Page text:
Cholesterol levels are affected by many factors – gene mutations, age, gender, diet, smoking, coffee drinking, stress, exercise and oestrogen levels. To help control cholesterol levels avoid fatty meals, processed foods, fried foods, butter, cream and hard cheeses. Replace saturated fats by using olive/sunflower oils for cooking, remove fat before cooking meat, and eat sardines and salmon twice a week. Avoid foods high in free sugars, no more than 2 alcoholic drinks a day for men and 1 for women. Restrict salt intake to less than 5g daily, do at least 30 minutes of brisk aerobic exercise per day.

When lifestyle changes and diet are not enough to bring cholesterol levels down, Statins are the agents of 1st choice. They reduce the synthesis of cholesterol in the liver. A small number of people experience muscle pain on statins and should report this to their doctor. Simvastatin should be taken at bedtime, Atorvastatin and Crestor may be taken at any time of day. Other agents used include Ezetimbe which inhibits the intestinal uptake of cholesterol. Niacin or nicotinic acid is an over the counter preparation that reduces the bad cholesterol and increases the good cholesterol but causes uncomfortable flushing. Fibrates lower triglyceride levels & cholestyramine binds with the bile in the intestine. Many of these aganets can be used in combination.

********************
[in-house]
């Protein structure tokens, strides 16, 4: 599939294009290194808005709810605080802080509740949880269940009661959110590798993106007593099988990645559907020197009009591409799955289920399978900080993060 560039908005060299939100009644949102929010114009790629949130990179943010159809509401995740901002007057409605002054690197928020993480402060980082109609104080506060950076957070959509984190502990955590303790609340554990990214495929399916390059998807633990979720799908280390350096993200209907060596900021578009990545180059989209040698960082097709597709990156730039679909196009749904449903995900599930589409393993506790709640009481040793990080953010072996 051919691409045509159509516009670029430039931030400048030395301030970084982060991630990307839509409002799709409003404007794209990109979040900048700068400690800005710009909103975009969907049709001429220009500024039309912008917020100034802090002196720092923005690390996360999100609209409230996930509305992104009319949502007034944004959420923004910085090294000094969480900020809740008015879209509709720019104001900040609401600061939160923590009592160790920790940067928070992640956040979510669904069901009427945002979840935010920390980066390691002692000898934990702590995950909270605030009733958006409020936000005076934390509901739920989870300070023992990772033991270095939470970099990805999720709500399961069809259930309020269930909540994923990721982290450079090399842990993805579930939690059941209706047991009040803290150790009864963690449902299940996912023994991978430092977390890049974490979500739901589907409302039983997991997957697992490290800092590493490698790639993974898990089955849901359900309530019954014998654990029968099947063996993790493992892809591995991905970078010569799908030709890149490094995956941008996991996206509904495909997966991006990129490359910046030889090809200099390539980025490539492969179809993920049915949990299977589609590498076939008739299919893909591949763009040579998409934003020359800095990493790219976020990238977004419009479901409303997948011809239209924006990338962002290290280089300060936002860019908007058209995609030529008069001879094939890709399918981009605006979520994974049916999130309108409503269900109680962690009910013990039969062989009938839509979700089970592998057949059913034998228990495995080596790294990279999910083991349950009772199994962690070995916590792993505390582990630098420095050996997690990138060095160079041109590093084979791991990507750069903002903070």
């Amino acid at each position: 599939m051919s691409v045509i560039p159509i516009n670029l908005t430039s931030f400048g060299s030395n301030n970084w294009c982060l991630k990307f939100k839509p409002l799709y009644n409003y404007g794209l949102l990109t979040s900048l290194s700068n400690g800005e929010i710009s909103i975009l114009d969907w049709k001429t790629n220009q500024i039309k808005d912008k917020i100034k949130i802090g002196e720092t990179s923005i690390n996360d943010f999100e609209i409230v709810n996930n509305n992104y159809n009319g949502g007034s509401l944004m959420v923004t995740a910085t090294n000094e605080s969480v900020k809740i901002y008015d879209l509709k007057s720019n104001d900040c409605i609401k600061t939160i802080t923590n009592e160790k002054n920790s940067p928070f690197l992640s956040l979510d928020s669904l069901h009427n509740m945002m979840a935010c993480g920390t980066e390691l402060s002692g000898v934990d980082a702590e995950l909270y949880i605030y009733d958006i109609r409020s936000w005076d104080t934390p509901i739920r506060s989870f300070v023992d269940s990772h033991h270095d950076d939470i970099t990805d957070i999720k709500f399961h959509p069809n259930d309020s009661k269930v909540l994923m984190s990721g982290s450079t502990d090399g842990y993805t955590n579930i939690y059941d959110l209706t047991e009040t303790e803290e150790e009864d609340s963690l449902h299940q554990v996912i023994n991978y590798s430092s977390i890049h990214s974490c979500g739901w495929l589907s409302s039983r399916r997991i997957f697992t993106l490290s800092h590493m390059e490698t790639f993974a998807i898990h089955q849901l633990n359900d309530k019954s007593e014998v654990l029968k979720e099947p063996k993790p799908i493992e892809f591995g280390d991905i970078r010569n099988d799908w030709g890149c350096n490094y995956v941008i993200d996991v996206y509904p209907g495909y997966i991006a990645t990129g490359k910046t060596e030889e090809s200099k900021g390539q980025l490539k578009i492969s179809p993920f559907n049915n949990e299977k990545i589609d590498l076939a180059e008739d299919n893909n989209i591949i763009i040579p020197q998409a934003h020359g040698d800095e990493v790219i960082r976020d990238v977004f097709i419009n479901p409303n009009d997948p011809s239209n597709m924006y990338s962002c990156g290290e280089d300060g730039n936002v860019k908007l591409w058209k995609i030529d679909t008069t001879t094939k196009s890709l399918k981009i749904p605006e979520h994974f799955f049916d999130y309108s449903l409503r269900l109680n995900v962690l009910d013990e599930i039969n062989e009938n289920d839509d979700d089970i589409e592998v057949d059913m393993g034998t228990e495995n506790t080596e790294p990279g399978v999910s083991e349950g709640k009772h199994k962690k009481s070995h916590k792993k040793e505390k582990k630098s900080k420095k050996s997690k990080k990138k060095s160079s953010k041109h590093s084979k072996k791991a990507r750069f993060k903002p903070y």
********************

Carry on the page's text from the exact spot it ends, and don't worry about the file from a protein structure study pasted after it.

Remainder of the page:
We offer a finger prick cholesterol test in our Clinic. Where a measurement is high (>5mmol/l) the patient will be counselled on lifestyle intervention and referred to a doctor for a full lipogram.

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